What is the mood in the poem "Do Not Go Gently Into That Good Night" by Dylan Thomas?
I have to write an essay comparing the two poems "Do Not Go Gently into That Good Night" by Dylan Thomas and "When You Are Old" by William Butler Yeats. I am comparing the mood, imagery and speaker or tone.
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Both are great poems and this sounds like an excellent assignment.
I would say that the tone in "Do Not Go Gentle Into That Goodnight" is a mixture of somber desperation. The speaker accepts that his father is at the very end of his life and is about to die, yet he is trying to awaken what little life he has left to persuade him to fight death, rather than allowing himself to be taken.
Each stanza starts off with an example of a different type of person who has fought death: "Good men," "Wise men," "Grave men," "And you, my father..."
The speaker is listing as many convincing examples as he can think of. He closes each stanza with the same line, "Rage, rage against the dying of the light." The repetition of the word "rage" her is used for emphasis. Saying it once is not enough. You can hear his desperation as the word and this line are both repeated.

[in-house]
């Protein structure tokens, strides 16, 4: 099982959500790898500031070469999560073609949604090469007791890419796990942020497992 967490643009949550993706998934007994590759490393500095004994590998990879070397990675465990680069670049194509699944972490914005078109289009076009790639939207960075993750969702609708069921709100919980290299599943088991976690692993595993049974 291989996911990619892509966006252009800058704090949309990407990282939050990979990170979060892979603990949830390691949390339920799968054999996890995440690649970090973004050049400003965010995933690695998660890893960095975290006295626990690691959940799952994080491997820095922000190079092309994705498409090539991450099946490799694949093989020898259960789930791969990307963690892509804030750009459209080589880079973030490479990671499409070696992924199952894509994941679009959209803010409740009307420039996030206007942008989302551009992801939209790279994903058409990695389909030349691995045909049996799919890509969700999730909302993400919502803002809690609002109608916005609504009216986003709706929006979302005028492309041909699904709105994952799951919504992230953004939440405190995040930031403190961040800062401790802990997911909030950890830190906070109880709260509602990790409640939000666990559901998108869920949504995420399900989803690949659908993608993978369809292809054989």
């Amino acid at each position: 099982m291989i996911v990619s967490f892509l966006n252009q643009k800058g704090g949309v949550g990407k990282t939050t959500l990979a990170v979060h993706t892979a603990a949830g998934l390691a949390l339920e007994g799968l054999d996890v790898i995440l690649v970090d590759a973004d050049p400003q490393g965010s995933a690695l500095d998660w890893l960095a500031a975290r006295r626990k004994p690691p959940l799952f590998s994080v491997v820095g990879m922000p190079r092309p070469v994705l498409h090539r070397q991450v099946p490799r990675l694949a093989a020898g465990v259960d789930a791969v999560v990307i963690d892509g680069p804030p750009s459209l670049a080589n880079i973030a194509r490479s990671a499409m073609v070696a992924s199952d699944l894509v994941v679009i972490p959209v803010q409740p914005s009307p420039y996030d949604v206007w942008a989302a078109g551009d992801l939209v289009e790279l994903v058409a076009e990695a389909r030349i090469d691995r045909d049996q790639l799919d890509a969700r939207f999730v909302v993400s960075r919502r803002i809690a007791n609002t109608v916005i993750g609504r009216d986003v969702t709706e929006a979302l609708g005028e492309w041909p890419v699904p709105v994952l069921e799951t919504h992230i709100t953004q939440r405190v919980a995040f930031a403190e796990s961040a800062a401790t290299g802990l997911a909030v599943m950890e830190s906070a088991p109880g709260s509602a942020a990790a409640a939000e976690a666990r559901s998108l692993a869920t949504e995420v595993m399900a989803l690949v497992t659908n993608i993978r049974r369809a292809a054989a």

A quick note on "When You Are Old":
This poem's tone is much softer and more romantic. He is writing, specifically to his real-life love, Maud Gonne, about the way he wishes to imagine her as an old woman. She is warm and comfortable, "nodding by the fire," and he wants her to accept the end of her life remembering that she was loved:"But one man loved the pilgrim soul in you, And loved the sorrows of your changing face."
I've included some links at the bottom of this post that might help you further.
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